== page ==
Juliana Maria was married to Frederick only 6 months after Louise’s death in the hopes of curbing the king’s profligate disposition, and undoubtedly for her incredibly important political connections, being first cousin of Archduchess Maria Theresa of Austria, Queen of Hungary and Bohemia and sister-in-law of King Frederick (the Great) II of Prussia. The marriage was generally considered tastelessly soon and Juliana was never able to live up to the popularity of her predecessor. She was shy and reserved by nature, and “while Frederick V was still alive she does not seem to have interfered actively in politics.”2 Frederick himself was an ineffectual ruler and depended heavily on his advisors. Nevertheless, his reign was marked by peace, prosperity and a flourishing of the arts and sciences. Juliana herself avidly supported the newly established Royal Porcelain Factory. After his death in 1766 Juliana became politically influential through her participation in a coup against her step-son and daughter-in-law that resulted in her own son being placed on the throne. Although he was formally in charge of government, the real power lay with Juliana and the de facto prime minister Ove Høegh-Guldberg. After 12 years her involvement ended when another step-son, Crown Prince Frederik (VI), took power in a coup in 1784. She lived the rest of her days at court unobtrusively until her death in 1796.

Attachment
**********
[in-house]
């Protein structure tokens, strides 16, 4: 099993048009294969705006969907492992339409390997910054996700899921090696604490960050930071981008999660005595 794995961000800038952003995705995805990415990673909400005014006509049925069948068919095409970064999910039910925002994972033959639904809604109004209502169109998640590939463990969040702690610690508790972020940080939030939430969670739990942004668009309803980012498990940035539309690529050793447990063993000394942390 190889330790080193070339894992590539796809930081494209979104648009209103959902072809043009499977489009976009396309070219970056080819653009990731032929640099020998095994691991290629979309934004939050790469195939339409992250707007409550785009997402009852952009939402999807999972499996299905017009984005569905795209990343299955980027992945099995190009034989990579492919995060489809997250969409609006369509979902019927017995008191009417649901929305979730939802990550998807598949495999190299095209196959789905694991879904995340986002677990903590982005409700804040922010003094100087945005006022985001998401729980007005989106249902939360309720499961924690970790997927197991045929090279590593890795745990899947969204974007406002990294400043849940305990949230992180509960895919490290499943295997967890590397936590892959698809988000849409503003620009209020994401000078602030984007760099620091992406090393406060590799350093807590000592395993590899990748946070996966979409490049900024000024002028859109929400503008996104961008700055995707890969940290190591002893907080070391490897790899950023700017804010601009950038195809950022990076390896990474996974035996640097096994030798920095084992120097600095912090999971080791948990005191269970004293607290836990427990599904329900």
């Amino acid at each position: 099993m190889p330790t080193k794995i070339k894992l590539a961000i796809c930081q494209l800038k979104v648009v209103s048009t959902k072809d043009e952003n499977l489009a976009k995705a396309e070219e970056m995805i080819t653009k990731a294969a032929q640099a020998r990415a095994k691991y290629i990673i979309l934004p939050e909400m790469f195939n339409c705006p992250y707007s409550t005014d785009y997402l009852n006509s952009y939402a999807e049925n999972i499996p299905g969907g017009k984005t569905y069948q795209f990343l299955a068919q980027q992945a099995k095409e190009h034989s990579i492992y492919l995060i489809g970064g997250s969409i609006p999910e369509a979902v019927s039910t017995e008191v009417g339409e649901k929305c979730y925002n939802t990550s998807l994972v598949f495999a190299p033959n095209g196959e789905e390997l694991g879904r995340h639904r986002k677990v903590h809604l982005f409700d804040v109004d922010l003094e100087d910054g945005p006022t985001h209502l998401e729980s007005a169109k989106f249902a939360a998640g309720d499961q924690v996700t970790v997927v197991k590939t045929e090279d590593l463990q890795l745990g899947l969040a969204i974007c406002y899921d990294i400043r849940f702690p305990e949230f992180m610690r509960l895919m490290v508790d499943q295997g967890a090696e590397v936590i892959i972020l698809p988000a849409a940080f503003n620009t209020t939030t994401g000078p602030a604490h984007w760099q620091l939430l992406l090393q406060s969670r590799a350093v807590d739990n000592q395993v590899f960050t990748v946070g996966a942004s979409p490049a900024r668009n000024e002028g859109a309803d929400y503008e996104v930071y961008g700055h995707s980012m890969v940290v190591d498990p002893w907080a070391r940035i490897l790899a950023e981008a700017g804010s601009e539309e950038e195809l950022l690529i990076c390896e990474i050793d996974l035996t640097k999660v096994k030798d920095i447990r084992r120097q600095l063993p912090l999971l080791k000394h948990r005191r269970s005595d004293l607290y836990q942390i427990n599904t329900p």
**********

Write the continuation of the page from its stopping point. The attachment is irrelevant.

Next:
The present bureau is much in keeping with the keynote taste of the Danish court in the earlier years of Juliana Maria’s reign, having the aforementioned typical giltwood feet and apron (an uncommon feature on furniture outside Danish territories), walnut parquetry and curvaceous movement.